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Assessing diagenetic stability of enamel bioapatite oxygen isotope compositions by alteration in isotopically enriched tracer solution

Oxygen isotope compositions in enamel bioapatite are considered as robust proxy archives for ingested drinking water, body temperature and physiology of fossil vertebrates. However, only few alteration experiments have tested this assumption.

Here we present the results of alteration experiments of dental tissues. Three mm-sized dental cubes, comprising both enamel and dentine, were cut from a modern African elephant molar and placed into acidic aqueous solution highly enriched in 18O (3.43 mols/mol%) and were reacted in sealed Teflon vials at temperatures of 30 to 90 °C for up to two months. The δ18OSIMS distribution across the reacted dental cubes were measured in-situ to determine the degree of bioapatite alteration via profiles with step distance as short as 20 μm.

In the 30 °C experiments only a few permil enrichment in δ18OSIMS occurred at the outer and inner enamel rim. In contrast, for 90 °C experiments enamel was strongly enriched (≈ 100 to 600 ‰) throughout the complete enamel transect, increasing with experimental duration. The 18O-enriched tracer solution penetrated the enamel and exchanged significant amounts of oxygen with all three different oxygen-bearing moieties PO4, CO3 and OH. Thus, even mm-thick mammalian enamel is susceptible to pervasive oxygen isotope alteration, including the PO4-group, which is generally considered to be robust against abiogenic low temperature oxygen isotope exchange. This has implications for the reliability of enamel δ18O values as palaeoclimatic and palaeoecologic proxy.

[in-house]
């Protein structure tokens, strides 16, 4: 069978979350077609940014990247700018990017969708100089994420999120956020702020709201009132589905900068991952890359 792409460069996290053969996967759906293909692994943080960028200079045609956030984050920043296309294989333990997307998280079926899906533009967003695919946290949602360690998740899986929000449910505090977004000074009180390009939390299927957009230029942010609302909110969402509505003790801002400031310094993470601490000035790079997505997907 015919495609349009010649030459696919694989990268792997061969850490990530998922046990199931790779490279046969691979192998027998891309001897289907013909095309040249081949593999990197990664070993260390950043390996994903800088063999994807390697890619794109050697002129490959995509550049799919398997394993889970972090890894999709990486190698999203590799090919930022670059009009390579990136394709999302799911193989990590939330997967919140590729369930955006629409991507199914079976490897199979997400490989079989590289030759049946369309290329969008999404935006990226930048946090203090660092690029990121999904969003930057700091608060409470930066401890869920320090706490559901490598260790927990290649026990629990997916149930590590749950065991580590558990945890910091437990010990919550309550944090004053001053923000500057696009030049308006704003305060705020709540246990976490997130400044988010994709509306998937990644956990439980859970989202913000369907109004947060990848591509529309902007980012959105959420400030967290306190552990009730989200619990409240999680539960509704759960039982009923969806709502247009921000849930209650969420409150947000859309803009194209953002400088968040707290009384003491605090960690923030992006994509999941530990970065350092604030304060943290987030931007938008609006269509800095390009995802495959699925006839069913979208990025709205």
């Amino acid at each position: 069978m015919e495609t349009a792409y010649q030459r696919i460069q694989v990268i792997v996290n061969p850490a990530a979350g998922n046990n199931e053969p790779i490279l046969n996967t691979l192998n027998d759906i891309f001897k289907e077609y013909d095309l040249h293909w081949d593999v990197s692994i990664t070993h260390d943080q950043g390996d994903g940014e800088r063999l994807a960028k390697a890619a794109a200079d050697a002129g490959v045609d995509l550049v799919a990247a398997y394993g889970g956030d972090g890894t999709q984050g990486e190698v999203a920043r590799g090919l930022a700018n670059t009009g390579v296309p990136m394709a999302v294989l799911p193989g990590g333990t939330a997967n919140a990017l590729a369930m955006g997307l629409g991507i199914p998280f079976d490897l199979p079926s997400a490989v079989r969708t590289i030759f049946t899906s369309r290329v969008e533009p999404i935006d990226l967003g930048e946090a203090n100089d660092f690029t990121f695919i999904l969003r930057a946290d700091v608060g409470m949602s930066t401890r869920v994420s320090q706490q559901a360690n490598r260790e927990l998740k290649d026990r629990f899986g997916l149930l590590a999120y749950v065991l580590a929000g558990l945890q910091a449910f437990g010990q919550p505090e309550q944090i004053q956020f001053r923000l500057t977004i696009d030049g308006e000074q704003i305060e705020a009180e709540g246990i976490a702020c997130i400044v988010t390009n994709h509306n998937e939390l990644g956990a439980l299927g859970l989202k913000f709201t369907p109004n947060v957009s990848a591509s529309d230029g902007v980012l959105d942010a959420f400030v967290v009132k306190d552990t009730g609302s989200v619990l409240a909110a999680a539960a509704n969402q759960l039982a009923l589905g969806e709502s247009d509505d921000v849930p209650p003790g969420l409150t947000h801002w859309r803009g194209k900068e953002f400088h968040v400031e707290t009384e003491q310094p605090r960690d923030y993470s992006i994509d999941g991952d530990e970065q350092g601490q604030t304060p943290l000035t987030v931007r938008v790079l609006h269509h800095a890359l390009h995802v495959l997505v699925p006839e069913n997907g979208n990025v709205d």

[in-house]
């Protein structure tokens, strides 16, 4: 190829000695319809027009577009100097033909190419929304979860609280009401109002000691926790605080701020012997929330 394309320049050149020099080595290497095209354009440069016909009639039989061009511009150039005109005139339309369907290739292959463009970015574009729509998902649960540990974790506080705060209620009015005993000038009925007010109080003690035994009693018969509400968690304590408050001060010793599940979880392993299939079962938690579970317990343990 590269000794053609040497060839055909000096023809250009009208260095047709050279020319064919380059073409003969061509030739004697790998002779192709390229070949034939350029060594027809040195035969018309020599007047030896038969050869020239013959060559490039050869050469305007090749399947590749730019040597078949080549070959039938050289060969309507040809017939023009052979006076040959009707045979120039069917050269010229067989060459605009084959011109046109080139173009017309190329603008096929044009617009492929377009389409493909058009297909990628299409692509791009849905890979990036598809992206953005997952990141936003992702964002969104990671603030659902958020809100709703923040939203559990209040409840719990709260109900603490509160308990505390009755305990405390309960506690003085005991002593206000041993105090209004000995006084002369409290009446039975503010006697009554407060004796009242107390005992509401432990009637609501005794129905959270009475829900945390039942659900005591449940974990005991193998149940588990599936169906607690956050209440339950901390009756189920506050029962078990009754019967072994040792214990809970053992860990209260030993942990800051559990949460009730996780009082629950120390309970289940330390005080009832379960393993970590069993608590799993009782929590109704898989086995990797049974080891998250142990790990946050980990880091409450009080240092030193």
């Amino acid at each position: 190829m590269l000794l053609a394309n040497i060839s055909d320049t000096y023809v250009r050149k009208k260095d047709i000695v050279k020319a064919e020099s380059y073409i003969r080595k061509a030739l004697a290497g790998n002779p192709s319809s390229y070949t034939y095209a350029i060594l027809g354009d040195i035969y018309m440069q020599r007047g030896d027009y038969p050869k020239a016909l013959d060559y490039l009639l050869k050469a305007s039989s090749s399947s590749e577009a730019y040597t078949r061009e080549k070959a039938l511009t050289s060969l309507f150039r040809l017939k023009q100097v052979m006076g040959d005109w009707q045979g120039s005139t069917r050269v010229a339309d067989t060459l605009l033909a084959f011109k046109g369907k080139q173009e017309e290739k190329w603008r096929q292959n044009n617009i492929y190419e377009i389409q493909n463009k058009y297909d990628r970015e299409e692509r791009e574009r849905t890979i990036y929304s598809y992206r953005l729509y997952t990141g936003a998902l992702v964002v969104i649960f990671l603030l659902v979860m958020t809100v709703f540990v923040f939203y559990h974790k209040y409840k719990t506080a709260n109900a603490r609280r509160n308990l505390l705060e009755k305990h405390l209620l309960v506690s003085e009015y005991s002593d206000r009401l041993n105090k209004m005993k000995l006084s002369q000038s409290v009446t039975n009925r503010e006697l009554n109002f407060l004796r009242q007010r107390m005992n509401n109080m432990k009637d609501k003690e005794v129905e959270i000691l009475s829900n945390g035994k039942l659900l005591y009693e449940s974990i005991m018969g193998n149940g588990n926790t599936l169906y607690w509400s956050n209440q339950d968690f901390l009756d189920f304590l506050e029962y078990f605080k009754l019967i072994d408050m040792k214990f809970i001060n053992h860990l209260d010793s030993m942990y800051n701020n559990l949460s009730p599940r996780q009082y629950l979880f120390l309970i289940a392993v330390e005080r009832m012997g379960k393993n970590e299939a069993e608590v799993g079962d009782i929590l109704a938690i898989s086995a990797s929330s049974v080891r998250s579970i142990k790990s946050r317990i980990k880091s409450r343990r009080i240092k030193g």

Thomas Tütken1, Katrin Weber1, Hubert Vonhof2, Michael Wiedenbeck3
1Applied and Analytical Palaeontology, Institute of Geosciences, Johannes Gutenberg Uni-versity, 55128 Mainz, Germany; 2Climate Geochemistry, Max Planck Institute for Chemistry, Mainz, Germany; 3Deutsches GeoForschungsZentrum GFZ, Telegrafenberg, Potsdam, Germany
GeoMinKöln 2022